Big data is not about the velocity and variety of data; it’s about how you use the data to push your organization forward. When IT execs talk about big data, they say they have to start with baby steps; they have to get buy in from many areas of the organization. Martha Jane Avstreih-Ross, Ann Woloszynski and James Miller give some tips for getting both IT and executives on board with analytics implementations and data governance policies that will help the organization make the most of data – big or otherwise.
Avstreih-Ross is Vice President of Enterprise Decision Support Systems at RBS Citizens Financial Group. She heads the Enterprise Data Initiative for the Citizens. The initiative aims to establish core infrastructure and capabilities that will allow RBS Citizens to do analytics reporting and modeling in a consistent way.
She says to start at the beginning. Avstreih-Ross says that her team spends a lot of time on education before they even begin writing code. “We visualize what success looks like to us in order to implement: What are we going to do with the analytics?” She says, “This helped define our needs. At Citizens, we aligned around revenue expansion.”
Miller says that getting buy in “starts with the mission. IT is super aware of the mission and this is making them very successful.” Miller is Vice President of Enterprise Decision Support Systems at USAA. He says much of their success lies in their approach. IT used to be very disciplined about requesting requirements from the business units before starting the project. Now there is a business unit representative sitting alongside the IT representatives.”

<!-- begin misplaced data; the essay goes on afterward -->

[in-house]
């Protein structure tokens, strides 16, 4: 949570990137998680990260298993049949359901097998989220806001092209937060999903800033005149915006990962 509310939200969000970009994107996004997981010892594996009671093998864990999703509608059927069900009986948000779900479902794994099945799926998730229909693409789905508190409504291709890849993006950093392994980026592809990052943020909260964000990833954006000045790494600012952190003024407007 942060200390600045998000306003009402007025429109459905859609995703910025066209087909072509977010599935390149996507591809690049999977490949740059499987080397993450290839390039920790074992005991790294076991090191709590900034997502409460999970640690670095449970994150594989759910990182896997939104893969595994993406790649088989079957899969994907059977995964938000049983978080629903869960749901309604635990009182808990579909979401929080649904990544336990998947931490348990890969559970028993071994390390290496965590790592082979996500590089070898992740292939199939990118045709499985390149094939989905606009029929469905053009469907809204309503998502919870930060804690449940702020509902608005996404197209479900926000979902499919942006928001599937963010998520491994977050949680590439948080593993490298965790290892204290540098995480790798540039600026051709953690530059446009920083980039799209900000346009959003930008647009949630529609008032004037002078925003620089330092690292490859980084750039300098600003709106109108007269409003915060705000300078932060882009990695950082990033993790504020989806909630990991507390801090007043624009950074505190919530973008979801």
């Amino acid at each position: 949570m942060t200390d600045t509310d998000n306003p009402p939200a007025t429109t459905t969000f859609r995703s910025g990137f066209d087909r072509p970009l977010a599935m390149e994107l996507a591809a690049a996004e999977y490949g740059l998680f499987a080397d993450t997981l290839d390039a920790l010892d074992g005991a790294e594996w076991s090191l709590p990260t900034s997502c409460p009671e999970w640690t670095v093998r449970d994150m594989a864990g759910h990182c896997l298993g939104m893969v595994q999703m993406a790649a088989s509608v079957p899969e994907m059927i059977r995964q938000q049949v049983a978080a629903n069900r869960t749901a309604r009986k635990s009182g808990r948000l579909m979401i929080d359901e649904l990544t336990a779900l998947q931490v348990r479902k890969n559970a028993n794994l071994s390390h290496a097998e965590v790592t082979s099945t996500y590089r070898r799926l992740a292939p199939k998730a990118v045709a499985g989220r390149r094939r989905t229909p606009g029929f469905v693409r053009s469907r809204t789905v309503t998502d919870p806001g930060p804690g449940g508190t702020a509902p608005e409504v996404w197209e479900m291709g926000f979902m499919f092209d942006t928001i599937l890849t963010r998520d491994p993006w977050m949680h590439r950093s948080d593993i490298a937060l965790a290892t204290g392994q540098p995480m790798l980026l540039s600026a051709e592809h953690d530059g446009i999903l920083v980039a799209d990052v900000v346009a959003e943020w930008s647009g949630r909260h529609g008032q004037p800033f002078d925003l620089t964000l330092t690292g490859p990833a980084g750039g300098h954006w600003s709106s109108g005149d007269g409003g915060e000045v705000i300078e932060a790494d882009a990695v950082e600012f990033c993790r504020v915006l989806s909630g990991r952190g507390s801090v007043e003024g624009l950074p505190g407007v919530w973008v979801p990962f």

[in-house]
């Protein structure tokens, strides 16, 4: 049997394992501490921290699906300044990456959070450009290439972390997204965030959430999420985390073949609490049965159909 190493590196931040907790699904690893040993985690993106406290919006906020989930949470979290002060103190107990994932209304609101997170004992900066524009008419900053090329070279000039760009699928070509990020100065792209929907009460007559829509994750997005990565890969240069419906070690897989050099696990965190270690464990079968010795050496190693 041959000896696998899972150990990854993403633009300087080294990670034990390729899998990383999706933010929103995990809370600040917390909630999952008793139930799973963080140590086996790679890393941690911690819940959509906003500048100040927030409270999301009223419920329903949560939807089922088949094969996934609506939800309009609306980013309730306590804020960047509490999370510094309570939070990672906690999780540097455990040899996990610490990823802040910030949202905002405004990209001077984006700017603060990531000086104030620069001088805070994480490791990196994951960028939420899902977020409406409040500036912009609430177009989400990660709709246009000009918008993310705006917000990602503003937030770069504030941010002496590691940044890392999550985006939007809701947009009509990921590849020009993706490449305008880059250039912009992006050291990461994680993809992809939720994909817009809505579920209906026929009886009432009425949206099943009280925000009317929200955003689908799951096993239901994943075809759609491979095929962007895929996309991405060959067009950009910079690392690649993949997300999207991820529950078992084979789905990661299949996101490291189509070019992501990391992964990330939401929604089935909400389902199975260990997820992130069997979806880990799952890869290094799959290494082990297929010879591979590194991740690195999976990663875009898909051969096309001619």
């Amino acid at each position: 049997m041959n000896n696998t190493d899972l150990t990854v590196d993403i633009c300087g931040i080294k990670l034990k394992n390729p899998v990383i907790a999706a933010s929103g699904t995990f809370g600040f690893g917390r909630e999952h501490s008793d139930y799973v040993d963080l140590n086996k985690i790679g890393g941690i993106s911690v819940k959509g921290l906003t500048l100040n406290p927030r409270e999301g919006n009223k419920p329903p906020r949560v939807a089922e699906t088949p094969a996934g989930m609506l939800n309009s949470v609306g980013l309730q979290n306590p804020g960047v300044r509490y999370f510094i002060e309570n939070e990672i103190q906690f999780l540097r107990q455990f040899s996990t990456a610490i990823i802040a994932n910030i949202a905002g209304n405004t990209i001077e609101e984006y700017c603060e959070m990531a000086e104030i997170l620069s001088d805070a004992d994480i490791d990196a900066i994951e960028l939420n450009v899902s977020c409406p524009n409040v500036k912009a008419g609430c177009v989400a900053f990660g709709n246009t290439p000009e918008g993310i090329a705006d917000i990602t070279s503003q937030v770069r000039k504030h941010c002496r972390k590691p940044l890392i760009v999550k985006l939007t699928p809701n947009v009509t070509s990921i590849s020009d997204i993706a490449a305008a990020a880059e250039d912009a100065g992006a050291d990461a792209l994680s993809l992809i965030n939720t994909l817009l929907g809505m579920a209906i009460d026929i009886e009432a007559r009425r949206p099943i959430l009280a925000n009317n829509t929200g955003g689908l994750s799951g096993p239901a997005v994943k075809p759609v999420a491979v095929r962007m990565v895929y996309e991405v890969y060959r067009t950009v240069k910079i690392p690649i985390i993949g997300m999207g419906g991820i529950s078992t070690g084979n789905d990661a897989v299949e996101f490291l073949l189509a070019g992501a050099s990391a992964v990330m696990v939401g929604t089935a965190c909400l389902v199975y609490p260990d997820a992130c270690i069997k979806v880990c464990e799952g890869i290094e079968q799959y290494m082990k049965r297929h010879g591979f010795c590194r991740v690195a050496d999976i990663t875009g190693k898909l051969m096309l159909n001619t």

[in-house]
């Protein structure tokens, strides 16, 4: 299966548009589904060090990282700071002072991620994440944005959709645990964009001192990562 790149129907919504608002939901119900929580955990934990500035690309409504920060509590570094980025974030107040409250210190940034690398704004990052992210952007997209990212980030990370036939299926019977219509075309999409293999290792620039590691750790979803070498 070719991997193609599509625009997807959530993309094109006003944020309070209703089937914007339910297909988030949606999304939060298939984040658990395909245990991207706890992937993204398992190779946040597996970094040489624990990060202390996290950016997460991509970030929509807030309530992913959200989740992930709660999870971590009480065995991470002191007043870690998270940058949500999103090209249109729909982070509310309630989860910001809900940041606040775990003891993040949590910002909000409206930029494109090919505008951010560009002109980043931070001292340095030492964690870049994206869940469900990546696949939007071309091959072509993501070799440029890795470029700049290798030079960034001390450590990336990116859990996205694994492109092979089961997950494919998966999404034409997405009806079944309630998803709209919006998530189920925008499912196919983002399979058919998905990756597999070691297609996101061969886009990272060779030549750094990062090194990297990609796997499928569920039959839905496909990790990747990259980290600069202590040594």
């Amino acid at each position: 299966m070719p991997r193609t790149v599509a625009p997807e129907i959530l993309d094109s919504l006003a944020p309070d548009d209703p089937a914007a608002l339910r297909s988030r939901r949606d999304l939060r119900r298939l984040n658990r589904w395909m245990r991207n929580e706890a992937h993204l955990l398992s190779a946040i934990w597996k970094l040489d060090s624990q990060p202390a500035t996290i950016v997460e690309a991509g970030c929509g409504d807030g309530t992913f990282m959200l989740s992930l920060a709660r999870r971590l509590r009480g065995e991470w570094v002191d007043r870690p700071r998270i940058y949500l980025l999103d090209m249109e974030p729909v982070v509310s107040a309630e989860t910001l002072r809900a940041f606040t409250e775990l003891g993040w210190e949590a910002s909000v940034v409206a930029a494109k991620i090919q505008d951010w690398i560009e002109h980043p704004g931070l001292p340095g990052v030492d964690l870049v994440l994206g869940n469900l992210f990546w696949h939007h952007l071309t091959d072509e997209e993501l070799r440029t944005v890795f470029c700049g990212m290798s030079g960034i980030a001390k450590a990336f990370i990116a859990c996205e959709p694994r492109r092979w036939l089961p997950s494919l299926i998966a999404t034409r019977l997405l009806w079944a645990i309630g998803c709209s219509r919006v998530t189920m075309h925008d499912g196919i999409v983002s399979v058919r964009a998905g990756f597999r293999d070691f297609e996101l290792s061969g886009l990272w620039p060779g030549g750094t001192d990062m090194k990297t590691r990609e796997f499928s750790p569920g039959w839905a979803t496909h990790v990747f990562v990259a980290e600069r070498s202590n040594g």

In some cases, though, outside powers help get stakeholders on board. Woloszynski, Administrative Vice President of Enterprise Risk Management at M&T, says that getting buy in was very difficult before CCAR Comprehensive Capital Analysis and Review). “The requirements of the regulation meant that M&T needed to move quickly. So executives were no longer questioning why we were interested in analytics.”
She says that it can often be good to show results from the “fire drills” as examples of how analytics can help master other big data issues in the organization.
- Promote the idea that data governance is a responsibility.
- Be careful that you don’t push too hard; this can turn data governance into a dirty word.
- Find a champion who can generate some awareness from the top.
- Present tangible results from other implementations, such as regulatory reporting, to help execs see the need in other areas of the organization.
Final advice from Miller: Business cycles are shorter now, so IT is trying to deliver within a couple of days. He suggests setting up a business intelligence lab to allow executives to experiment. This lab can help gather future requirements and create a sense of inclusion, ownership.
IT has the opportunity to not only drive business value but truly lead the organization. Read more about how you can help your organization can use data to be more competitive.